You can’t make small talk with a zombie…

Zombies have gone from being the third wheel of the horror genre to being the proverbial darling.  Take a look at basic cable, Netflix, and the literary world and it doesn’t take long to encounter a staggering flesh eating representative of this archtype.  For decades the zombie has been the staple of the gorehound subgenre such as the deliciously disgusting movie ZOMBIE by Lucio Fulci. It has also been the target of campy horror such as  the Revenge of the Living Dead films.

But what is it that’s made zombies America’s sweetheart?  It’s true that other networks and Hollywood have jumped on the coattails of Kirkman/AMC’s success of The Walking Dead but what keeps viewers/readers coming back to the proverbial trough for more zombie entertainment?

Its clear that zombies and horror in general targets our fear of death.  For most of us that’s our biggest fear.  An ambiguous fear. Death is omnipresent yet we know very little about what happens to us after we die. Religion and science address it but there’s not concrete evidence. No one in the current era has risen up from the grave to give us all the answers.  Yet we’ve formed our own notions about what death is and what happens to us once we’re dead.  Whether it be Heaven and Hell or literally  nothing.  But zombies are a shambling contradiction and perhaps insult to our preconceived notion of what death is, and what happens after death. Zombies also represent a loss of our humanity.  Although they resemble decayed humans, their behavior is more on par with a beast.  Unlike other horror archtypes such as the vampire or werewolf where a person in transformed into something supernatural  and they still retain the personality and morality that makes them who they are.  Sure, it may change on a certain level but in the end they are still human.  A werewolf or vampire is still self-aware, and on a certain level has free will.  They even have memories.  But you cannot say that about a zombie in general.  Your average zombie is a shambling corpse driven by a primal urge to hunt and eat.  It has no real personality, and no real resemblance to its former self.  It has lost what made it human when it was alive. 

To me it’s that lost of humanity that is most disturbing about zombies.  Missing limbs, rotting faces, and etc are all icing on the cake.  The fetid cake.  We pride ourselves on our intellect and logic and problem solving skills. But zombies have that stripped away and a zombie movie/book/comic confronts us with a primordial reflection of what we may have been or what we are at our very core.  Something we’ve fooled ourselves into denying.  We aren’t flesh eatters per se but we do on a certain level embody a primaordial appetite for oil, technology, and etc.  I’ve seen people in real life shambling along with their face buried in the screen of their iPhone or tablet. People that are too dependent on technology and can’t retain information anymore or at least not as well.  In a lot of ways its like we have reverted to a zombie-like state in that way. Yet we deny that to ourselves.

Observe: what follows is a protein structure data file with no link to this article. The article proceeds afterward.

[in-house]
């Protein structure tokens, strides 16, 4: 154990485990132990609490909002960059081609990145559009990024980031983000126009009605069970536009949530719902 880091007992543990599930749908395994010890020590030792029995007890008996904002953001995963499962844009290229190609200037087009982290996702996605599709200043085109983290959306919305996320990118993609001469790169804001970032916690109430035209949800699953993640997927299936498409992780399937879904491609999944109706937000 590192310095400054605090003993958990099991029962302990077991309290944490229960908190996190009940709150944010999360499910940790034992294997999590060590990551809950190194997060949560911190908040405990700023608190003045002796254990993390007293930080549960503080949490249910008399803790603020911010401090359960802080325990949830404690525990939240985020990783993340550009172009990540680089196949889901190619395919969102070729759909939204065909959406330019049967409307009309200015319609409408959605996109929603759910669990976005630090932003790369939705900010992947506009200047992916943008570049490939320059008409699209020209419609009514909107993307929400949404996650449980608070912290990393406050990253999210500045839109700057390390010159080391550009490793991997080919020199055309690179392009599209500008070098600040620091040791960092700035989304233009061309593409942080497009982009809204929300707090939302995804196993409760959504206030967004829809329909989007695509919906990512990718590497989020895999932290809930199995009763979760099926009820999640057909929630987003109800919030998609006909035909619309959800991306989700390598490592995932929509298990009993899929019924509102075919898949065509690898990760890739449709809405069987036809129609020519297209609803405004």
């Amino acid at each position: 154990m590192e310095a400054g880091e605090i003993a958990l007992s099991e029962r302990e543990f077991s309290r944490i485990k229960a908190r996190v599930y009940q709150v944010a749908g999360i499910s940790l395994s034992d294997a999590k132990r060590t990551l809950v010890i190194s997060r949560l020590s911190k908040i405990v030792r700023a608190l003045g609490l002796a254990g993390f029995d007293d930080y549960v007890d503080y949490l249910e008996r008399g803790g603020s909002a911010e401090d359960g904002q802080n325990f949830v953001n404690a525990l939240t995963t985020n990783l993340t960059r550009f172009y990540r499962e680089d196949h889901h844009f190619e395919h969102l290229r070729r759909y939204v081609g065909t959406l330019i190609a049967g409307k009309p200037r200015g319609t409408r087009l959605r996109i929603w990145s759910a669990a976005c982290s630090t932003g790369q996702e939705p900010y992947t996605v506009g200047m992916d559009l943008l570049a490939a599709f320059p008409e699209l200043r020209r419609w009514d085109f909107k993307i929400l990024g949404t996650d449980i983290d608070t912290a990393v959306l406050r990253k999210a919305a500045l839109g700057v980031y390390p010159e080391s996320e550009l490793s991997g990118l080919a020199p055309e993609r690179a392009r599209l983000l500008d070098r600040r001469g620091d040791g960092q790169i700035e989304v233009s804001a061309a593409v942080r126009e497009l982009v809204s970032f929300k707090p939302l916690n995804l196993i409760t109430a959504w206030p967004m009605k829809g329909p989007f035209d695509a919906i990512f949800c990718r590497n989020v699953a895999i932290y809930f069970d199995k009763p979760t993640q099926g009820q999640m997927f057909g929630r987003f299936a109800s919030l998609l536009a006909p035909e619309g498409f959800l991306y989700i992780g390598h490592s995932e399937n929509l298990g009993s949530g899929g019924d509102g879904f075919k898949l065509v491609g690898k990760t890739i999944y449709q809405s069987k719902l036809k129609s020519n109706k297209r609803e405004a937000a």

In most media the zombie infection is also a subject of fear which plays on our dread of disease, especially infectious diseases.  In the real world we’re taught at early age to cover our mouths when we cough, or don’t touch our eyes/noses/mouths when flu season is abound.  The media fills our living rooms with reports of swine flu and bird flu and etc.  The hype about disease/infections is all around.  Hell, walk down the aisles of any grocery store/drug store and you’ll find countless products to kill germs and ward off the common cold or ease the common flu.  In the zombie genre a person tends to become one via a bite or contact with zombie blood or etc.  It usually results in some sort of flu-like symptoms and then the person becomes undead.  Perhaps that makes zombies more relatable to us then a werewolf or vampire.  We all have experience with contagious disease in our lives.  We all know what its like to be sick to our stomachs and have a fever.  We all know what its like to stumble around while aching and coughing and etc.  But we don’t know what it’s like to transform into a wolf when the moon is full…

Regardless if a zombie is a metaphor for our consumerism or a cheap thrill I think it is a powerful icon in the horror genre.  It has been my personal favorite since I was a kid and probably will be forever.  I think its appeal is that it is the most relatable monster.  It targets those core fears I mentioned.  There is no romantic appeal to a rotten corpse trying to chew your face off, zombies are brutal and ceaseless in their attempts to devour the living, and that fills us with dread because we cannot reason with them even if they do appear ‘human’.  If zombies were merely cheap scares and gore I don’t think their appeal would be as lasting or as popular as it is today.  I think anyone dismissing them as simply ‘gory’ is failing to really understand what the zombie is all about.


2 thoughts on “You can’t make small talk with a zombie…

  1. Pingback: It’s Spring—Time to Kill Some Zombies! | Glass Highway | Steven Ramirez

  2. Pingback: ASMSG Horror-Thriller Emagazine – What I Learned Finishing My Latest Book

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